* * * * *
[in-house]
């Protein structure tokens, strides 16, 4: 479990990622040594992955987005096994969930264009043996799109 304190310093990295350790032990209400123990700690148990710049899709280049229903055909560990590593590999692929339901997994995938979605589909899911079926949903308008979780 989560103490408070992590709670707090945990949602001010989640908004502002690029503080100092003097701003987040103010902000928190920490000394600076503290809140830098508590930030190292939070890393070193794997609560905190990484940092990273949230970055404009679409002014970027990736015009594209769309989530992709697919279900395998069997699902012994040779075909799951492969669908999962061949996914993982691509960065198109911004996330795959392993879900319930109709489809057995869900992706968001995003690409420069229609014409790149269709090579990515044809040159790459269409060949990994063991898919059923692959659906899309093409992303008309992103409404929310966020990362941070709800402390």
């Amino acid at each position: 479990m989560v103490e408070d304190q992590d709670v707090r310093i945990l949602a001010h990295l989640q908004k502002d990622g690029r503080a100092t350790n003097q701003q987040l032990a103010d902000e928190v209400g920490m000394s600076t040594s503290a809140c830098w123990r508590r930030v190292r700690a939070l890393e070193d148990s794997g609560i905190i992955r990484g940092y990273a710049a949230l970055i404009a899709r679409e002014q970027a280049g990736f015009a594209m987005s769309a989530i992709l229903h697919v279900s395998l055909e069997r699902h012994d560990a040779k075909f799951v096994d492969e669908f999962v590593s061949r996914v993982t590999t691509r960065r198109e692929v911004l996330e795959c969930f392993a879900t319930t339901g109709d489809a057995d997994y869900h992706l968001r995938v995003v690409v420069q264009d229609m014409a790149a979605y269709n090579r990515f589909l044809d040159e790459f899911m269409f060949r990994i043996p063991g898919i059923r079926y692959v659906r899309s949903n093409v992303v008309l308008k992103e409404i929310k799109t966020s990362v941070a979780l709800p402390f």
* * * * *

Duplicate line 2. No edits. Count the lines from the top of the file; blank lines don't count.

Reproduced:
């Protein structure tokens, strides 16, 4: 479990990622040594992955987005096994969930264009043996799109 304190310093990295350790032990209400123990700690148990710049899709280049229903055909560990590593590999692929339901997994995938979605589909899911079926949903308008979780 989560103490408070992590709670707090945990949602001010989640908004502002690029503080100092003097701003987040103010902000928190920490000394600076503290809140830098508590930030190292939070890393070193794997609560905190990484940092990273949230970055404009679409002014970027990736015009594209769309989530992709697919279900395998069997699902012994040779075909799951492969669908999962061949996914993982691509960065198109911004996330795959392993879900319930109709489809057995869900992706968001995003690409420069229609014409790149269709090579990515044809040159790459269409060949990994063991898919059923692959659906899309093409992303008309992103409404929310966020990362941070709800402390």